Research Roundup: Phase 3 vaccine trials, a rapid saliva-based COVID-19 test, and diversity in clinical trials
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Moderna and Pfizer announced last week the launch of phase 3 clinical trials for their COVID-19 vaccine candidates, the first late-stage studies supported by Operation Warp Speed in the United States. Both vaccine candidates are mRNA-based, meant to induce an immune response by mimicking the virus. The 30,000-subject phase 3 trials—to be conducted in locations across the United States—will evaluate the safety and efficacy of the vaccines. Moderna, in partnership with the National Institute for Allergy and Infectious Diseases (NIAID), and Pfizer, in partnership with BioNTech, have said they hope to seek regulatory approval and start supplying vaccines by the end of the year.
Sorrento Therapeutics has licensed a saliva-based rapid COVID-19 diagnostic test developed by a fertility lab at Columbia University. The test, COVI-TRACE, is single-step and contained within a small tube, requiring no laboratory equipment. It works by applying heat to saliva in the tube, inducing a reaction from enzymes and reagents to provide a result within 30 minutes. If positive, the enzymes and reagents will react to the presence of the virus’ RNA and turn the liquid from red to yellow. A preliminary, preprinted study produced a sensitivity level of 97 percent and a specificity level of 100 percent, indicating low rates of false negatives and false positives. Sorrento intends to pursue emergency use authorization from the US Food and Drug Administration (FDA) and scale up production of the test.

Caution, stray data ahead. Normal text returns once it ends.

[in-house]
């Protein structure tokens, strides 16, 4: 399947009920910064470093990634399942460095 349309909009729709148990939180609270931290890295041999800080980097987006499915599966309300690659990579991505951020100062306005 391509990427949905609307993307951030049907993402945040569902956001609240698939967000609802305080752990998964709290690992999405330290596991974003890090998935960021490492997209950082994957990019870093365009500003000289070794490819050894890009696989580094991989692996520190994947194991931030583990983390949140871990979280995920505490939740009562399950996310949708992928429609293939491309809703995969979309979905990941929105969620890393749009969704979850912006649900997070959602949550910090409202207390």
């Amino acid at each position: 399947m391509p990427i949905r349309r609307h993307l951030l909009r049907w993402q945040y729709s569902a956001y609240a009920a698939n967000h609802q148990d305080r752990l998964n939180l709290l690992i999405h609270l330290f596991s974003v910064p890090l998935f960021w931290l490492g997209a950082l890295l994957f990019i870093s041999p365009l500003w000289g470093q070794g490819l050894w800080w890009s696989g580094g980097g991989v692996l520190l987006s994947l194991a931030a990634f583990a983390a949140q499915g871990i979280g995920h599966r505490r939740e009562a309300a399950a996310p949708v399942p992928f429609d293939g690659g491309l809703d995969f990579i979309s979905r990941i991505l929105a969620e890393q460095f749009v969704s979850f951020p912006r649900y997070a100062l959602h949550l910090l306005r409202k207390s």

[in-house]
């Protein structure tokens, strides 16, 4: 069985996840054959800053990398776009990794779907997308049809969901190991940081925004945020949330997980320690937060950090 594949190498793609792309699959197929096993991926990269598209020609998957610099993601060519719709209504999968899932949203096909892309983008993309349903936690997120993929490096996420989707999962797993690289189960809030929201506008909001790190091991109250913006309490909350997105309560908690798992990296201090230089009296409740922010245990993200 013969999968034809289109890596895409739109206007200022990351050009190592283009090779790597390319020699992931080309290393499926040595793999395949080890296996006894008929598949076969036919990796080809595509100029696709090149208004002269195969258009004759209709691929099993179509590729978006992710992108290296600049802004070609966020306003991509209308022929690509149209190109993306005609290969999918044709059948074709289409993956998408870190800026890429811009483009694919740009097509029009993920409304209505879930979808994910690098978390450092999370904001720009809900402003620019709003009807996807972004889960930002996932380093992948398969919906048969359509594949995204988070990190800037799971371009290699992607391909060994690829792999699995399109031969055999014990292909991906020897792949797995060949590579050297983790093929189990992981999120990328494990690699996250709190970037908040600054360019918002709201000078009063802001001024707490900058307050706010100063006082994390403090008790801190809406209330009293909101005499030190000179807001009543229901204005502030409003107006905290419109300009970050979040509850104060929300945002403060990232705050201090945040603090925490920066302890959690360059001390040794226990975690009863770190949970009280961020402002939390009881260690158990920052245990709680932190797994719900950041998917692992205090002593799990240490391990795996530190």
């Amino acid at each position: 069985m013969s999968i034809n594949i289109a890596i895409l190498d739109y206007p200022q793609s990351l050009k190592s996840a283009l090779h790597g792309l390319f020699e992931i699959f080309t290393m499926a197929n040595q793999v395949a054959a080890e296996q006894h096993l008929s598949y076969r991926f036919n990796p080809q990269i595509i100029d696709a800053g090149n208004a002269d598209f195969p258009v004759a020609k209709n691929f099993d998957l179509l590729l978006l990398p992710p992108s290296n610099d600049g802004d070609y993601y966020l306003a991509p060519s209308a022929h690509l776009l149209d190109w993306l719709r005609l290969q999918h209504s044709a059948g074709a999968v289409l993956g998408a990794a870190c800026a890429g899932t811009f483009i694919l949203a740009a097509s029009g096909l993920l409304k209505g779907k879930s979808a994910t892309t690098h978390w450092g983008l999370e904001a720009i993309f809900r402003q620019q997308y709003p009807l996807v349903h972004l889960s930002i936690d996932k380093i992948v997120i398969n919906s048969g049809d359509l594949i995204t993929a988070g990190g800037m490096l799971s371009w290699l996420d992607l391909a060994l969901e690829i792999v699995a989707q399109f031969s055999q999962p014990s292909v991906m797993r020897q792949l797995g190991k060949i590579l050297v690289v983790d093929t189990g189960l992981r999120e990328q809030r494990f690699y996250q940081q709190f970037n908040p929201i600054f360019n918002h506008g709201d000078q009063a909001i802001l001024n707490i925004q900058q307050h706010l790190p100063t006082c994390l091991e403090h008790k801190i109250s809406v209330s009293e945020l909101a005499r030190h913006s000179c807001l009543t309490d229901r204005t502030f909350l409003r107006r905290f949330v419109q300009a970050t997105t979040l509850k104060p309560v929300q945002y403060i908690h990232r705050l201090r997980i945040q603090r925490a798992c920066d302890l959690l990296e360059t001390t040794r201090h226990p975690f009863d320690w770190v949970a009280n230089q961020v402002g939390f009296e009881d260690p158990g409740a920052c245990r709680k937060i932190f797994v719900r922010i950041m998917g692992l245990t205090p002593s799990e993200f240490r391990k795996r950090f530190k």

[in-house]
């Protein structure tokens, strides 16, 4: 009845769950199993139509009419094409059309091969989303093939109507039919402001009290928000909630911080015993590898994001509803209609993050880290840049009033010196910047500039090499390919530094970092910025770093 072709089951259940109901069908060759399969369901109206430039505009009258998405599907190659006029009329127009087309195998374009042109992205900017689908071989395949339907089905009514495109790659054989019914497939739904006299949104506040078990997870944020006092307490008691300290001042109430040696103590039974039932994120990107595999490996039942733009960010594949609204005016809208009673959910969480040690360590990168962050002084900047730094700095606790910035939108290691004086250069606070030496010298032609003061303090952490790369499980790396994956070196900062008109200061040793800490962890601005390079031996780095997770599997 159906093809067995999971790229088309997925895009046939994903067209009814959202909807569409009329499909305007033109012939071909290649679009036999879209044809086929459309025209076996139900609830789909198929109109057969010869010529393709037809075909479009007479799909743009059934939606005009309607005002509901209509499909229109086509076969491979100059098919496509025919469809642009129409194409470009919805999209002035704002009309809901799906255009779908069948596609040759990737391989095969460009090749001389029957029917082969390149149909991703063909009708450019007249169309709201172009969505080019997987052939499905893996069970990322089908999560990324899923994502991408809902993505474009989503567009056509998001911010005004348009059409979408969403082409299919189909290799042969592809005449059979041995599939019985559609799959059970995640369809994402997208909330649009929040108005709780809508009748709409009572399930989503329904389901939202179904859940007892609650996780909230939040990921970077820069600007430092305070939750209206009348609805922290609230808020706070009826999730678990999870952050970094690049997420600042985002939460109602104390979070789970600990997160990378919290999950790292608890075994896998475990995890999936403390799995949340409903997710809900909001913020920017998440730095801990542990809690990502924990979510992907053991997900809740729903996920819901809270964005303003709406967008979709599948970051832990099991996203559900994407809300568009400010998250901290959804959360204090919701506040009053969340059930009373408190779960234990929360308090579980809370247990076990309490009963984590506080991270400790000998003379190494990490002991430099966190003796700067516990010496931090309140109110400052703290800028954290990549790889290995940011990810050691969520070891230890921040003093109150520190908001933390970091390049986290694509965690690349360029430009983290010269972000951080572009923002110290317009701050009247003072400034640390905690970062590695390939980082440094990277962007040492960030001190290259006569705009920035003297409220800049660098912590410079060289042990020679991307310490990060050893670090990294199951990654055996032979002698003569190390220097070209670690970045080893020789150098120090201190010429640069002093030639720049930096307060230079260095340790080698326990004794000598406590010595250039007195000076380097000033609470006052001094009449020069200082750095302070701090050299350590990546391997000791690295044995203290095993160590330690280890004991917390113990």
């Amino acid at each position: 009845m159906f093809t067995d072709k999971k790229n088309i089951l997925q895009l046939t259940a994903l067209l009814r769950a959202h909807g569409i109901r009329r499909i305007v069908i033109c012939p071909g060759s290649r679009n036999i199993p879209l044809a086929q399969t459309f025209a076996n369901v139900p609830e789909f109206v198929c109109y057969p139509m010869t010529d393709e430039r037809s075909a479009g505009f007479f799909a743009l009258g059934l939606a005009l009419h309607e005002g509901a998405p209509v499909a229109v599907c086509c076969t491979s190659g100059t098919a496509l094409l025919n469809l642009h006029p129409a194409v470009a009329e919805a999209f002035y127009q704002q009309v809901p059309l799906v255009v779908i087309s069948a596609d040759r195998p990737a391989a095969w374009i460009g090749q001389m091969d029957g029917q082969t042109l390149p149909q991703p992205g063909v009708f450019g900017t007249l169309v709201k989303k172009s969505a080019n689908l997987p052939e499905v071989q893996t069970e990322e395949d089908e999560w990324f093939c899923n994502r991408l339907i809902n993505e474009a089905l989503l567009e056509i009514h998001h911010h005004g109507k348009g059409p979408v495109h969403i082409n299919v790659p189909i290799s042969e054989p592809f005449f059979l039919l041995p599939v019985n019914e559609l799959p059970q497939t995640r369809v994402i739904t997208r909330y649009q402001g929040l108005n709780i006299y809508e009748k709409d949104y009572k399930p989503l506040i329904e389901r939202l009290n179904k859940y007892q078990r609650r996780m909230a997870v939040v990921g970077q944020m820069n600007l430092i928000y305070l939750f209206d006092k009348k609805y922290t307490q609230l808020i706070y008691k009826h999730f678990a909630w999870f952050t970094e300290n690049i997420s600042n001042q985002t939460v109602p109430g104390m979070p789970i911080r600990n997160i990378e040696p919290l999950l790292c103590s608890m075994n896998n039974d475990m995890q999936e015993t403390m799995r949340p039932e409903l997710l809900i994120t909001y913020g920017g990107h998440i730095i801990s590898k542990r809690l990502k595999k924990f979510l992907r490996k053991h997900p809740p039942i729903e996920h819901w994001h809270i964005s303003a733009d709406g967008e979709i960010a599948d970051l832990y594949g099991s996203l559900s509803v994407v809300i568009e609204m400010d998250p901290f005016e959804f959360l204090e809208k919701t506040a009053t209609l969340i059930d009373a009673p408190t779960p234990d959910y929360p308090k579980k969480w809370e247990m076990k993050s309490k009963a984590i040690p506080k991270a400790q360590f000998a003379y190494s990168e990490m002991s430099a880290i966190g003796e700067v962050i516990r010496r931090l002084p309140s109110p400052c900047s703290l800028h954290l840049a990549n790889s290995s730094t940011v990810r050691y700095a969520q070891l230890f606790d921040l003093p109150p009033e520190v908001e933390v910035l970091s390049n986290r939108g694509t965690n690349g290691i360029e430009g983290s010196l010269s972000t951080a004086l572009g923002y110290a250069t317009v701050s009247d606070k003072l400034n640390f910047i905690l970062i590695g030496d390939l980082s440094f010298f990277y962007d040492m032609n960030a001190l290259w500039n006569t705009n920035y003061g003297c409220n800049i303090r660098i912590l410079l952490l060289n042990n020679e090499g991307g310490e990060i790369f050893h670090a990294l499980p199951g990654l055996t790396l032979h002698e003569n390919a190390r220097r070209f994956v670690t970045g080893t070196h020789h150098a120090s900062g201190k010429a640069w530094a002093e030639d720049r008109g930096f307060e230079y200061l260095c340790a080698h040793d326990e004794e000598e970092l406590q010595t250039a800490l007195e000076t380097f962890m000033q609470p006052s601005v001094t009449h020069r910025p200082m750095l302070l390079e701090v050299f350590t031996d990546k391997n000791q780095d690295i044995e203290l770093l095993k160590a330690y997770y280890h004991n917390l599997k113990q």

As COVID-19 vaccine trials increasingly scale up, some advocate groups and individuals are pushing to ensure diverse representation in clinical research. Clinical diversity—the inclusion of diverse populations including racial and ethnic minorities, elderly people, and those with underlying medical conditions in clinical trials—helps ensure that research covers the different ways individuals might respond to drugs and therapies. When it comes to COVID-19, populations that have historically been underrepresented in clinical research are among the highest risk for infection and death. Data has shown that Black and Latino populations are three times more likely to be infected with COVID-19 than white people and twice as likely to die. Chronic kidney disease has been identified as one of the top risk factors for serious infection. Eight out of ten COVID-19 deaths reported in the United States have been of people ages 65 and older. Several vaccine developers have acknowledged the importance of representing high-risk communities in clinical trials, and recent FDA guidance “strongly encourages” the inclusion of diverse populations in clinical trials but does not mandate representation.